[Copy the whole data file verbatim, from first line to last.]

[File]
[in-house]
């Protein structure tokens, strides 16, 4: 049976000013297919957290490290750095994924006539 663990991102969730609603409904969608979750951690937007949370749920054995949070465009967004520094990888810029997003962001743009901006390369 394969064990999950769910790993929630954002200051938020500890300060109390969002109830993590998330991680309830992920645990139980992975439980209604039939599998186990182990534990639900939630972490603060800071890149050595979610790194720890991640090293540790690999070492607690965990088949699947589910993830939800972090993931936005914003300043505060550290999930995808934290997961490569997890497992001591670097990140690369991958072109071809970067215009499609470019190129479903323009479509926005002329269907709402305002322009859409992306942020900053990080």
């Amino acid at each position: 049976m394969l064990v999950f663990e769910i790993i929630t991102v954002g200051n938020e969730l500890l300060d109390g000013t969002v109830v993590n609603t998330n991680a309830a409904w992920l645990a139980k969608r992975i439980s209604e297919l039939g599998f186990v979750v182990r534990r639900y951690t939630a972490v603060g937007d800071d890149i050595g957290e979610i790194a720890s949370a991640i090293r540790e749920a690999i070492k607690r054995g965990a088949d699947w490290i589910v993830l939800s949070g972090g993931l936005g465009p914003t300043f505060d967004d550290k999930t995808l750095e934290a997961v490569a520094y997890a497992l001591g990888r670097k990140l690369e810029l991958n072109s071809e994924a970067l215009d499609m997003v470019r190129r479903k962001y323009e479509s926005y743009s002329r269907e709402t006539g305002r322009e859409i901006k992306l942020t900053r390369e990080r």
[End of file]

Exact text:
[in-house]
């Protein structure tokens, strides 16, 4: 049976000013297919957290490290750095994924006539 663990991102969730609603409904969608979750951690937007949370749920054995949070465009967004520094990888810029997003962001743009901006390369 394969064990999950769910790993929630954002200051938020500890300060109390969002109830993590998330991680309830992920645990139980992975439980209604039939599998186990182990534990639900939630972490603060800071890149050595979610790194720890991640090293540790690999070492607690965990088949699947589910993830939800972090993931936005914003300043505060550290999930995808934290997961490569997890497992001591670097990140690369991958072109071809970067215009499609470019190129479903323009479509926005002329269907709402305002322009859409992306942020900053990080």
């Amino acid at each position: 049976m394969l064990v999950f663990e769910i790993i929630t991102v954002g200051n938020e969730l500890l300060d109390g000013t969002v109830v993590n609603t998330n991680a309830a409904w992920l645990a139980k969608r992975i439980s209604e297919l039939g599998f186990v979750v182990r534990r639900y951690t939630a972490v603060g937007d800071d890149i050595g957290e979610i790194a720890s949370a991640i090293r540790e749920a690999i070492k607690r054995g965990a088949d699947w490290i589910v993830l939800s949070g972090g993931l936005g465009p914003t300043f505060d967004d550290k999930t995808l750095e934290a997961v490569a520094y997890a497992l001591g990888r670097k990140l690369e810029l991958n072109s071809e994924a970067l215009d499609m997003v470019r190129r479903k962001y323009e479509s926005y743009s002329r269907e709402t006539g305002r322009e859409i901006k992306l942020t900053r390369e990080r």